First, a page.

Review Summary: Cliche after cliche after meaningful cliche.
Without a doubt, many of the most successful albums ever released, both critically and commercially, are designed around a specific important moment in an artist’s life. Heartbreak, the birth of a child, death - These are all innately human experiences and are nearly impossible to avoid in life, although the specific feelings associated with them vary on a person by person basis. That is what makes albums dealing with these topics all the more impactful when they succeed in creating both a sense of empathy for the performer and an individual connection for the listener. The difficult part of this process is that almost every album ever recorded is based around some sort of relatable emotion, so albums with these themes are a dime a dozen. To truly stand out with these themes, risks have to be taken, and some level of uniqueness has to be created without going so far as to alienate the base of listeners to the point where they cannot relate. On Human Design
, their sixth full length album, Birds of Tokyo attempted to create a deeply personal, yet universal, album. In the process, they managed to include essentially every single cliche in pop music.
It’s hard to criticize an album that was clearly crafted on a personal level. Human Design
is an album about three years in the making and is largely inspired by lead singer Ian Kenny’s divorce. It’s clear from the lyrics and interviews leading up to the album that this was a painful and formative experience for Kenny. He tried to be as honest and upfront with the lyrics and his emotions as possible, largely to practice and convince other men to feel more open talking about their emotions in real terms, obviously an admirable message. However, it seems as though Kenny went to a predictive text machine, threw in every pop song about both heartbreak and inspiration from the past twenty years. For opening track “The Greatest Mistakes”, the band took to Twitter to say that “This song is about learning from the mistakes you make, finding out who you are and what you’re made of.” When the chorus to the song is “Time and again I’d keep on returning/To the greatest mistakes I’ve made/But I’m learning/This journey it ain’t over for me”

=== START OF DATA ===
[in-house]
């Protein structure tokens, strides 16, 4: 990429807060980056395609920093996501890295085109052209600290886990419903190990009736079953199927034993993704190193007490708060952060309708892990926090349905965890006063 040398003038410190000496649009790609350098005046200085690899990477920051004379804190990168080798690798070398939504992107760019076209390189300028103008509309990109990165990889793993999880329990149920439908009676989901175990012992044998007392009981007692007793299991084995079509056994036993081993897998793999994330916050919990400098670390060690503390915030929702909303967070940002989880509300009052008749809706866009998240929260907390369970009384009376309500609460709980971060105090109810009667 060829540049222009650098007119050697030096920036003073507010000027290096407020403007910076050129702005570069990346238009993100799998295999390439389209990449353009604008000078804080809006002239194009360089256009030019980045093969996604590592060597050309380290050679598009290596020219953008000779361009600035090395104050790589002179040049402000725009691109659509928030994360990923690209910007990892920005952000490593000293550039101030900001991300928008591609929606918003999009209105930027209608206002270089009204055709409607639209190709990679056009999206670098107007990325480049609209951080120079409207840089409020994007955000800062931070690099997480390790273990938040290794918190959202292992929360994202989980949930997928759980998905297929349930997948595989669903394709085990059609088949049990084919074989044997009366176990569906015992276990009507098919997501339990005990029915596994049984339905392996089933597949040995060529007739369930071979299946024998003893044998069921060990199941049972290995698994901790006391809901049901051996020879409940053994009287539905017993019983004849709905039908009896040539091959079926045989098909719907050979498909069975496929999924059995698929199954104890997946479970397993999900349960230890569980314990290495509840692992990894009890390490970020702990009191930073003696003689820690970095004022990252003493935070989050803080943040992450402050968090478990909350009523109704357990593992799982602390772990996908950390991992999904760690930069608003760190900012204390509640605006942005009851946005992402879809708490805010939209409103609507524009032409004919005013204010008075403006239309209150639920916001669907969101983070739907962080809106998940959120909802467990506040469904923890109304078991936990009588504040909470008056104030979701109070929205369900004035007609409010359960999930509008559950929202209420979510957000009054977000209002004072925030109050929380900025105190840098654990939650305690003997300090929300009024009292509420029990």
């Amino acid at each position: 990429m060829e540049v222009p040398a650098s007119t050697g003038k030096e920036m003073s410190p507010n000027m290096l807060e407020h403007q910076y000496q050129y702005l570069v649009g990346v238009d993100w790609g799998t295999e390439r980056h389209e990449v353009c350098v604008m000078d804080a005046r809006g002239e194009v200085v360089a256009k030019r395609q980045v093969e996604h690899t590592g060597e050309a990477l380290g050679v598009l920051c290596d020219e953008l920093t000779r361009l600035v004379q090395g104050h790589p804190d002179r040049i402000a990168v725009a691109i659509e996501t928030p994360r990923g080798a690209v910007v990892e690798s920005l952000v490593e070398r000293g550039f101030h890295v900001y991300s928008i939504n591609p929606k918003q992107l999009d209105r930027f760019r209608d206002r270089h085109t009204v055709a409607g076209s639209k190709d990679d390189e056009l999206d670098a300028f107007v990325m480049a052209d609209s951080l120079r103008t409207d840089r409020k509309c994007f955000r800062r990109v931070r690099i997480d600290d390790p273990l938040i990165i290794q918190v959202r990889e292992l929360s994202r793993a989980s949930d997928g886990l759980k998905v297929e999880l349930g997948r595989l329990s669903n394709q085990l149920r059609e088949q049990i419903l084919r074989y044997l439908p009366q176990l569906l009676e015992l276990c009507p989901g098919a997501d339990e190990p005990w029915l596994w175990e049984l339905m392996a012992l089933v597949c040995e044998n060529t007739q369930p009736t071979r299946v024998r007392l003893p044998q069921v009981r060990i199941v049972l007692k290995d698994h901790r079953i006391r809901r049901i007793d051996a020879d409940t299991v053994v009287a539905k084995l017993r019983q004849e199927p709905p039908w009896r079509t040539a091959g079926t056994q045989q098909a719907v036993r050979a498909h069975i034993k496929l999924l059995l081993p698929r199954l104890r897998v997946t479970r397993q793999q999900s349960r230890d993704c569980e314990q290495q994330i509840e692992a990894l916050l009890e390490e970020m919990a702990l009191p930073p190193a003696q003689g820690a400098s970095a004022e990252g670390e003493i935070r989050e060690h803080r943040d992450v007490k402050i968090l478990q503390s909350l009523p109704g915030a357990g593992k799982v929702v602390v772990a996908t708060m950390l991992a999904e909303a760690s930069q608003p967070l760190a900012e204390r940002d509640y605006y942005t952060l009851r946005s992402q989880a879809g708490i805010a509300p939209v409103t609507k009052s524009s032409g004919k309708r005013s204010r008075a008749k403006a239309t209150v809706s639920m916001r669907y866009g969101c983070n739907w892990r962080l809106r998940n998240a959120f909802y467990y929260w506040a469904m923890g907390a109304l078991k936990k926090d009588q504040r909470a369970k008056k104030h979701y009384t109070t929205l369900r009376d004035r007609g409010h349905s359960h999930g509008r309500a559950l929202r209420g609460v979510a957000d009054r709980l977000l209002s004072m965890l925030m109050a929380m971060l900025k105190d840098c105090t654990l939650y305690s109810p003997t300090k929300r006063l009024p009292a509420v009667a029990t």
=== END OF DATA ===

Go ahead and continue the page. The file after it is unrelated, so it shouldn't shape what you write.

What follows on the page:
, it doesn’t necessarily take a music scholar, much less a tweet, to figure out what the song is about.
And that’s where the biggest challenge to Human Design
comes from. The band tried to get intimate in their emotions, but instead just regurgitated what every heartbroken musician says. Following, “The Greatest Mistake”, the next song gives us the gem of “Got your name on my heart/In the shape of a tattoo/It's my favourite piece of art”